10. Instructional Support System--Occupational Education. Building Industries Occupations.

    ERIC Educational Resources Information Center

    Abramson, Theodore; And Others

    The modules which make up the bulk of this report are the result of a two-week workshop at which thirteen building industries occupations teachers worked toward the development of a student outcome oriented curriculum. These modules are divided into the following occupational units: (1) carpentry (containing hand tools; portable power tools;…

  11. Health Occupations Module. Communication in Health Occupations--II.

    ERIC Educational Resources Information Center

    Temple Univ., Philadelphia, PA. Div. of Vocational Education.

    This module on communication in health occupations is one of eight modules designed for individualized instruction in health occupations education programs at both the secondary and postsecondary levels. This module contains an introduction to the module topic and one learning experience. The learning experience contains six activities (e.g., read…

  12. A review of Army Air Corps helicopter accidents, 1971-1982.

    PubMed

    Vyrnwy-Jones, P

    1985-05-01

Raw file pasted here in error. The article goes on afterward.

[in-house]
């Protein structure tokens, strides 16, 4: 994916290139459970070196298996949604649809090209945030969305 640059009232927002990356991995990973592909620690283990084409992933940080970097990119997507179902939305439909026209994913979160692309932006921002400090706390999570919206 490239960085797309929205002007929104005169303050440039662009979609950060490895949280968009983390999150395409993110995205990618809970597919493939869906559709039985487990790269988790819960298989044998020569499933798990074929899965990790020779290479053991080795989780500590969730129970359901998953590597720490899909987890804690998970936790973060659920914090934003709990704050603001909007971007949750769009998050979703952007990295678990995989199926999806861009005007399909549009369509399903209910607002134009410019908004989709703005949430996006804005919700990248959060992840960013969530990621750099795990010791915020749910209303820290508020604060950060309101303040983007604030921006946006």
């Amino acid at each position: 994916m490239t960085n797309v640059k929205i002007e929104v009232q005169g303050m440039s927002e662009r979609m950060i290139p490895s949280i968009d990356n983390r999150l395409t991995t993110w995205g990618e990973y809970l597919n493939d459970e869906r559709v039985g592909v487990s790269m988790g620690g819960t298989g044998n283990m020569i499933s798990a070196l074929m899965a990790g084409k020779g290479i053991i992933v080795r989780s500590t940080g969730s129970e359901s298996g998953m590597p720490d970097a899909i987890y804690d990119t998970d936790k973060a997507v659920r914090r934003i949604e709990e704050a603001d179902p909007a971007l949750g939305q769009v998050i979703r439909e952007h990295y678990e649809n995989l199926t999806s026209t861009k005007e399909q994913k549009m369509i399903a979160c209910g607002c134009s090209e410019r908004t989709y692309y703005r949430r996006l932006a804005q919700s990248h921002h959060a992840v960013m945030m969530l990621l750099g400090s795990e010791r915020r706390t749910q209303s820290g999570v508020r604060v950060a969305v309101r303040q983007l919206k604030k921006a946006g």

A comprehensive review of helicopter accident data from ACC sources is presented for the period 1971-1982. Accident and fatality rates have declined from the high values quoted in earlier studies in the 1960's and are now similar to those of fixed wing aircraft equipped with ejection seats. This improvement is related to the replacement of older reciprocating engined helicopters by turbine powered units and parallel progress in helicopter design, aircraft servicing, and pilot training. AAC accident rates now compare extremely favourably with information from civilian sources, though fatality rates are similar. Pilot error remains the main cause of accidents (75%). Particular attention is paid to subsidiary aetiologies such as tail rotor strikes, disorientation, and ground accidents. Helicopter accidents involving fatalities on Operation Corporate are mentioned briefly. Methods whereby occupant protection and aircraft crashworthiness can be improved are covered and it is concluded that assisted escape, although an ideal solution, is by no means an urgent requirement for helicopters, in view of the dramatic reduction in accident and fatality rates. PMID:4004673

  13. An Examination of Aviation Accidents Associated with Turbulence, Wind Shear and Thunderstorm

    NASA Technical Reports Server (NTRS)

    Evans, Joni K.

    2013-01-01